June 23, 2014
SYNOPSIS OF THE SORCERER
The Sorcerer made its debut in 1877 and was the first Gilbert and Sullivan collaboration in which the two had complete control of the production. It was highly successful for its time, which encouraged the author and composer to continue working together and expanding the possibilities of satiric operetta. The Sorcerer introduced the comic duet, the patter song, the contrapuntal double chorus, the tenor and soprano love duet and the soprano showpiece aria that became staples of all the G & S productions that followed.
The Sorcerer also introduced W. S. Gilbert’s passion for satirizing the excessive focus of the English on class differences with a plot that turns the entire social order upside down. As the operetta begins, the villagers of Ploverleigh are celebrating the betrothal of Alexis, son and heir of Sir
Marmaduke Pointdextre, to the only maiden of suitable rank in the neighborhood, Aline, daughter of Lady Sangazure. Alexis and Aline sign the marriage contract, but it appears that Alexis, despite the fact that he loves Aline, does not share his father’s outmoded notions that only men and women of equivalent rank should marry, without regard to such nonsense as romantic inclination.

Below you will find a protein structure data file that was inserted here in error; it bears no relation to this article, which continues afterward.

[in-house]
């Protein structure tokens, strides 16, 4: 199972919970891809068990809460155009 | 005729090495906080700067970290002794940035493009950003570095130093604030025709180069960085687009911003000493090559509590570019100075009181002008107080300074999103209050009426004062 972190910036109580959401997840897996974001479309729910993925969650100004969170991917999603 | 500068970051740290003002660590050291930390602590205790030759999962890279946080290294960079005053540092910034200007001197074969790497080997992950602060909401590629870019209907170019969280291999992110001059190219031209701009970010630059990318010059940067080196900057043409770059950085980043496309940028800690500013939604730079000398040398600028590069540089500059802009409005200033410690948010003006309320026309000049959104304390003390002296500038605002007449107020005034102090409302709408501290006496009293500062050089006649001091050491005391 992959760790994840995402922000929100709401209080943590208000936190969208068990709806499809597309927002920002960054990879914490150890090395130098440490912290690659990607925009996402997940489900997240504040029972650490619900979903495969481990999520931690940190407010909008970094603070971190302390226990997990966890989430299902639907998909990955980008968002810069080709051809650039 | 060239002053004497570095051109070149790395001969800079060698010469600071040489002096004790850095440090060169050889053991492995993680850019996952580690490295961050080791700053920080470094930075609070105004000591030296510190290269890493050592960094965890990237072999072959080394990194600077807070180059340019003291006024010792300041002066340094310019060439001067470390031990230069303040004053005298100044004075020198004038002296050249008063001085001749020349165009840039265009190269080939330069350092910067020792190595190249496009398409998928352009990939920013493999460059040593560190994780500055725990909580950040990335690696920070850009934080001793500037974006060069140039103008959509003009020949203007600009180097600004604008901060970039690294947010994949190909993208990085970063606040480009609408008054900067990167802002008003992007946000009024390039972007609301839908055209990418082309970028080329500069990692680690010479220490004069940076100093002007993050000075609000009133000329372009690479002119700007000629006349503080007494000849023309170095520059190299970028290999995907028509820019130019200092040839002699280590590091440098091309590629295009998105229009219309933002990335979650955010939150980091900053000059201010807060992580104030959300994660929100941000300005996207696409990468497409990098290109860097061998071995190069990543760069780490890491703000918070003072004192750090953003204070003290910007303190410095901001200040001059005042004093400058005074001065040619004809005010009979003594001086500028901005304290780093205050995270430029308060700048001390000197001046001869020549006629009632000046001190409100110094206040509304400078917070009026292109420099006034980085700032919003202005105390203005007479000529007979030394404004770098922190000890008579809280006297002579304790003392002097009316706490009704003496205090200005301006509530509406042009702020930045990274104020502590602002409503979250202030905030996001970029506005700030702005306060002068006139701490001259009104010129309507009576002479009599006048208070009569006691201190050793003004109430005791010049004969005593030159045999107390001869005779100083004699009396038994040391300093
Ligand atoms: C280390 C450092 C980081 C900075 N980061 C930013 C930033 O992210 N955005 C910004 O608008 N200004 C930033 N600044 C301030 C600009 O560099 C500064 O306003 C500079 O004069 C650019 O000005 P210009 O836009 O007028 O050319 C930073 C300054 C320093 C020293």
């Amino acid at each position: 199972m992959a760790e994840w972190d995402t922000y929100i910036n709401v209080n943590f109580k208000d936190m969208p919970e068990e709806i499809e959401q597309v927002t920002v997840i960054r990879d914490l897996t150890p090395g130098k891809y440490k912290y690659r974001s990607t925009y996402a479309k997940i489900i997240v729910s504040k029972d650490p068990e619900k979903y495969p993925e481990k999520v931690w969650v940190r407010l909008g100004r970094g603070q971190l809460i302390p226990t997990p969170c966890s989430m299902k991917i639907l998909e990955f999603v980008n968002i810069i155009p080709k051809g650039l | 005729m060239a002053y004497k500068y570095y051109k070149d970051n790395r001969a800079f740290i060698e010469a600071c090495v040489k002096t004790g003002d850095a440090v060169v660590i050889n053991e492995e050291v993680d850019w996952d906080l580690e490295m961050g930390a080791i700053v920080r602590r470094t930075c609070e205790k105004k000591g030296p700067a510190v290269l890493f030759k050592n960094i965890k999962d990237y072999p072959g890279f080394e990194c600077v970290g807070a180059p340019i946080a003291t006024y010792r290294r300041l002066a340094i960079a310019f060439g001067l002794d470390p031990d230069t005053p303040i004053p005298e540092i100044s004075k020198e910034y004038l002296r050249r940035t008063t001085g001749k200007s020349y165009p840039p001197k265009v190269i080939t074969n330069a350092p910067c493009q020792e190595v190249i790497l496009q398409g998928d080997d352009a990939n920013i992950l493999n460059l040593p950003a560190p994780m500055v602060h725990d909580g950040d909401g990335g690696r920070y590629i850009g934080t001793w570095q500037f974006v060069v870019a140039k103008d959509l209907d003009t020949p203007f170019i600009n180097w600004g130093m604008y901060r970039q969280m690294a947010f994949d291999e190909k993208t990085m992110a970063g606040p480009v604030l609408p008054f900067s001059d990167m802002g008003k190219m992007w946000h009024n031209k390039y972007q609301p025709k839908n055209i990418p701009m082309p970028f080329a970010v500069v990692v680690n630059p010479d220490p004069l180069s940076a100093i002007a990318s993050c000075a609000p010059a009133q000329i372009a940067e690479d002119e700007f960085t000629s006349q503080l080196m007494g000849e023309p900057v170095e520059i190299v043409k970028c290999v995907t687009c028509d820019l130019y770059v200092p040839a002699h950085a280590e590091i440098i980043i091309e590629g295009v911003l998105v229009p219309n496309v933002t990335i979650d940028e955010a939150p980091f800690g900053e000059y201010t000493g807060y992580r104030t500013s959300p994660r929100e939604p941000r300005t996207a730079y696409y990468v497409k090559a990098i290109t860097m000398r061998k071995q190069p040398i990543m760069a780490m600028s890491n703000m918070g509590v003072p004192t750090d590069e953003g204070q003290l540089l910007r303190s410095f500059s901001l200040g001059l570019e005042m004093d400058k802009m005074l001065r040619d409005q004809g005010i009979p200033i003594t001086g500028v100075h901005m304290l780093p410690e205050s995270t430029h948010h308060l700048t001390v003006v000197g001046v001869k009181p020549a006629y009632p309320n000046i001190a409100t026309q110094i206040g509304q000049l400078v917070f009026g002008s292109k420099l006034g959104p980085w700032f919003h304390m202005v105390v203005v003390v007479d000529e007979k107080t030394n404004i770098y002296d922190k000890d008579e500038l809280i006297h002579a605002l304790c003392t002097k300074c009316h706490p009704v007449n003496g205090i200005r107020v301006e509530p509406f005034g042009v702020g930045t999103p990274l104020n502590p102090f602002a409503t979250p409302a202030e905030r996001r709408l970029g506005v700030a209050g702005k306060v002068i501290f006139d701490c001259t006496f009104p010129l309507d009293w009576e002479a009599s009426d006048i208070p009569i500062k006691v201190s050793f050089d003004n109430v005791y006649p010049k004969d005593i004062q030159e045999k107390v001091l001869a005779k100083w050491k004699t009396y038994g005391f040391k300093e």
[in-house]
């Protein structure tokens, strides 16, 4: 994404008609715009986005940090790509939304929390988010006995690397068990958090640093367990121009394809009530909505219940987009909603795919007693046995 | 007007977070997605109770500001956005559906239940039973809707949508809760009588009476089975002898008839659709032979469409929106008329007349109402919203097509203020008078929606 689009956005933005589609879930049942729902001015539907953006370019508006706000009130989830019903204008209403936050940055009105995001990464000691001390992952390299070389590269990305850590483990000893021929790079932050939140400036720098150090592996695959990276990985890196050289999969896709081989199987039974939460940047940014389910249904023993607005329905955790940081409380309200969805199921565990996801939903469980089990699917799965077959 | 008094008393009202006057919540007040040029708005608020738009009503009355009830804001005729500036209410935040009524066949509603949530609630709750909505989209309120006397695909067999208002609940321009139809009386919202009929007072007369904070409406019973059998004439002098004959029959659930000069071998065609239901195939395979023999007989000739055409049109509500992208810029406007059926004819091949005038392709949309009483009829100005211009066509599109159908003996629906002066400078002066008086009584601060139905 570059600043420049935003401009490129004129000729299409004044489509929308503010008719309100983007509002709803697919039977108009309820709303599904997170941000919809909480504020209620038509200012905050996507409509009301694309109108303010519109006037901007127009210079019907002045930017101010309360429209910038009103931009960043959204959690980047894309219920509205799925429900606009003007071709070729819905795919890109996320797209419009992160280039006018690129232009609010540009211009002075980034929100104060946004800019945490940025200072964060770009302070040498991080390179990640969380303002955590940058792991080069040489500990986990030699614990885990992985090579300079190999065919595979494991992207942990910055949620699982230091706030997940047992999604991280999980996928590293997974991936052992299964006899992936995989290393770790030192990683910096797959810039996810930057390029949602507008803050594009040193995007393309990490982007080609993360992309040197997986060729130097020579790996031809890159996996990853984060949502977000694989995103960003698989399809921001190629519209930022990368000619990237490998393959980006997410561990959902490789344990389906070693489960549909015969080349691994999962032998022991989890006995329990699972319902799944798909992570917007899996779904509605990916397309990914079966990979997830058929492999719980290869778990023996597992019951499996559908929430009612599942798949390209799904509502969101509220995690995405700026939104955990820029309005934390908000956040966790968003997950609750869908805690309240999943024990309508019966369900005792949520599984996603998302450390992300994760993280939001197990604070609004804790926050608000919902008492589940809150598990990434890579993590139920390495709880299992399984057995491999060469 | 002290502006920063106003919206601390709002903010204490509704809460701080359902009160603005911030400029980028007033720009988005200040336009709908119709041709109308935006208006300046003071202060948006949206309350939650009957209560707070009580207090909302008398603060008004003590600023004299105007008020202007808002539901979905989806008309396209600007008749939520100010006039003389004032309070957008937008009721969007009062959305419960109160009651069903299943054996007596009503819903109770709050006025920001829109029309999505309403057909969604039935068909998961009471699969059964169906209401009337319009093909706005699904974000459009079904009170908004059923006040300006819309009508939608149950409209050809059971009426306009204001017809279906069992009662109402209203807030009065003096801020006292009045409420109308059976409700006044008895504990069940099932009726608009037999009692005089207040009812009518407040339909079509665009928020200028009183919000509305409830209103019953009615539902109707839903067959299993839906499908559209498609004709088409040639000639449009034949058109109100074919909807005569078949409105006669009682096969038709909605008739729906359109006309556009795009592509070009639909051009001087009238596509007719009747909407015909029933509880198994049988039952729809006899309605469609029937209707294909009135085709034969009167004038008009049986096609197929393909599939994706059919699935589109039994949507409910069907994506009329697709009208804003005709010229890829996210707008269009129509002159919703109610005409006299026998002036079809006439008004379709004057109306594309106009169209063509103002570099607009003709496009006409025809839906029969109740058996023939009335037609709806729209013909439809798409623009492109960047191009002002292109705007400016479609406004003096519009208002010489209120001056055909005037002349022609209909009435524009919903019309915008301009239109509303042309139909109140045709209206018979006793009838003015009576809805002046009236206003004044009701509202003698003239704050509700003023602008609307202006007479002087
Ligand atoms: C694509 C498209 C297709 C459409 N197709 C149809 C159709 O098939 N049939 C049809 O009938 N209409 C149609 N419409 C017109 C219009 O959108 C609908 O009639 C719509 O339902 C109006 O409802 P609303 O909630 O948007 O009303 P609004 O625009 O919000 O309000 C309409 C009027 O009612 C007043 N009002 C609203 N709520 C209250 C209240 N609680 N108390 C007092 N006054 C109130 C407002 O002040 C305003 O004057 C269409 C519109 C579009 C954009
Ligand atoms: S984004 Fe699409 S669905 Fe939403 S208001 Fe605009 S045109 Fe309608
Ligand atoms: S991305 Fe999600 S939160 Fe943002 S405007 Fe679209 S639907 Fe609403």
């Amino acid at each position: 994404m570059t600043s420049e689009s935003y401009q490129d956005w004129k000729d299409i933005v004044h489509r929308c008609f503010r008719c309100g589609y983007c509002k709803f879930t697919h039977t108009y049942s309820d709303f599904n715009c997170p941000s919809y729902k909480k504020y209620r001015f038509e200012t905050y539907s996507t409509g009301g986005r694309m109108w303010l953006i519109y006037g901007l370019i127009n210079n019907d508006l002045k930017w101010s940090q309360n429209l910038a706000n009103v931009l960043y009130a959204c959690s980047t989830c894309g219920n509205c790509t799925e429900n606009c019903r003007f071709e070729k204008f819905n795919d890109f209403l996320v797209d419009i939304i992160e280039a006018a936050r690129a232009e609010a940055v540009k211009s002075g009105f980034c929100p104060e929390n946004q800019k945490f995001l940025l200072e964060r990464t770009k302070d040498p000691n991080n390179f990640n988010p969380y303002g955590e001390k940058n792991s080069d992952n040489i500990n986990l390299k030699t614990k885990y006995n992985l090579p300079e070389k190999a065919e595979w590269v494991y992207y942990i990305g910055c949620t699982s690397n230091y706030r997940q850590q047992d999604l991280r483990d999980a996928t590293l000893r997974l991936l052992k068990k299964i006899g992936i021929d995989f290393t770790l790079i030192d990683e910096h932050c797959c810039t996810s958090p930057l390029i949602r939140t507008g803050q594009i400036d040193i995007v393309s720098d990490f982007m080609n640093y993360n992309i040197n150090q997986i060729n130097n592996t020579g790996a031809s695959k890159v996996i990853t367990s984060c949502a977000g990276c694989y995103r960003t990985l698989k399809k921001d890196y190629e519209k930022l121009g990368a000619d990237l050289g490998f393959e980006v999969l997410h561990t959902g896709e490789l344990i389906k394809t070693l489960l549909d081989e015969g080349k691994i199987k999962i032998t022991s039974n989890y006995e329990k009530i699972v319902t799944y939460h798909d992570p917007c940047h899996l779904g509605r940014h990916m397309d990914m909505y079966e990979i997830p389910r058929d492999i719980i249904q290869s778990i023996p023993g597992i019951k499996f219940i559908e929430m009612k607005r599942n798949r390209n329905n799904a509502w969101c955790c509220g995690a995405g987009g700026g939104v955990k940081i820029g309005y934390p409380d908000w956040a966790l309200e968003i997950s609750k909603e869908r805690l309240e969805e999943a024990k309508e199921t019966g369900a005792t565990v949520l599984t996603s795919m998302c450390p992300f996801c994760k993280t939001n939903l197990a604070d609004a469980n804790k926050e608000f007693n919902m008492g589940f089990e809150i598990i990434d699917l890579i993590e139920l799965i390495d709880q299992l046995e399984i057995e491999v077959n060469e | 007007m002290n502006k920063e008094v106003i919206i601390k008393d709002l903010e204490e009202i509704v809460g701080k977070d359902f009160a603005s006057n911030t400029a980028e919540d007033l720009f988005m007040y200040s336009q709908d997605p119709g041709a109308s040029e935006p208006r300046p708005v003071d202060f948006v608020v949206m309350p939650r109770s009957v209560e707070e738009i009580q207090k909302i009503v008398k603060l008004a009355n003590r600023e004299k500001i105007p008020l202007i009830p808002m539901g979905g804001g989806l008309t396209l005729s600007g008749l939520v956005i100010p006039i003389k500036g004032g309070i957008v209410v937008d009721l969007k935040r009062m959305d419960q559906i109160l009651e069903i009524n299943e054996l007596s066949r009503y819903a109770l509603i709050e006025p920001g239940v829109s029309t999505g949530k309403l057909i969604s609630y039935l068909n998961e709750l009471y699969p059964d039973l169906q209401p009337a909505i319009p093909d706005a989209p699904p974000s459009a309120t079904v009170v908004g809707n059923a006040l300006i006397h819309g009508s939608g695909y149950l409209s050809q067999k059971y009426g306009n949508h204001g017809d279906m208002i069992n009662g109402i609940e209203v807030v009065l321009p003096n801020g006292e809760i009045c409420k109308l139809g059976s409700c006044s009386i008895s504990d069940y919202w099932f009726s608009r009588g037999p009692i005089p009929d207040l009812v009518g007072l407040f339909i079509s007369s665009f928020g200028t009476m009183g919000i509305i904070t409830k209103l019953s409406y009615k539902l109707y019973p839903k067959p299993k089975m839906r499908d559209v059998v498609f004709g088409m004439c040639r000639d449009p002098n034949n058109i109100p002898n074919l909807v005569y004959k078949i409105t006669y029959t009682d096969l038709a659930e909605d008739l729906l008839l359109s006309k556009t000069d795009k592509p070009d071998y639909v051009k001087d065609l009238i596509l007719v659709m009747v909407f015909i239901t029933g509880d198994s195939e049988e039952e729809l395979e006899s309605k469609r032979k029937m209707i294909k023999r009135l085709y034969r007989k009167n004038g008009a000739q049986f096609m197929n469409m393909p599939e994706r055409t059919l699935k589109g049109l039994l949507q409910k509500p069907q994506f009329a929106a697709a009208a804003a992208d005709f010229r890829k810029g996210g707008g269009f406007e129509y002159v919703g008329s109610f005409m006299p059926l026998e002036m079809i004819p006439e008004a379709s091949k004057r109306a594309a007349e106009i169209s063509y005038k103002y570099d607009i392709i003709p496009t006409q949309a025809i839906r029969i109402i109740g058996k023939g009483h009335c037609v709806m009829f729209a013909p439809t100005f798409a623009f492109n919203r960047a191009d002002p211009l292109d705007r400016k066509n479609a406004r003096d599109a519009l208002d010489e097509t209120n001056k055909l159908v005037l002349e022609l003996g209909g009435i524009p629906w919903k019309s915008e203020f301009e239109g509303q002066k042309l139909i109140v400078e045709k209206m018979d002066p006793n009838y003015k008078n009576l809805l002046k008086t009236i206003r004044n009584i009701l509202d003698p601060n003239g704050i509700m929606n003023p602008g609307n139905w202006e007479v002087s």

Alexis has, in fact, hired a sorcerer, John Wellington Wells, to test his theories. Wells casts a spell and creates a love potion that is administered to all the villagers through tea poured from a large teapot during the banquet following the betrothal. All who drink it immediately fall asleep, just as Wells has predicted. When they awaken, he promises, each will fall madly in love with the first person he or she sees (echoes of Midsummer Night’s Dream!). Those who are already married are conveniently immune.
As we might anticipate, when the villagers awaken at midnight, chaos ensues. Sir Marmaduke himself, much to his son’s displeasure, falls in love with the lowly and elderly Mrs. Partlett, the pew opener. Lady Sangazure falls in love with the sorcerer himself, who spends most of the second act trying to elude her grasp. Even Alexis’ own betrothed, the lovely Aline, drinks the potion and falls out of love with Alexis and in love with the vicar of the village. Order can be restored only by the sacrifice of either Alexis or Mr. Wells. Wells, chosen to die by popular vote, disappears into the earth at the sound of a gong. Everything returns to normal. “Jack shall have Jill./Nought shall go ill,” as the Bard says. The general rejoicing that results is increased by the betrothal of Sir Marmaduke and Lady Sangazure, who once loved each other in olden days.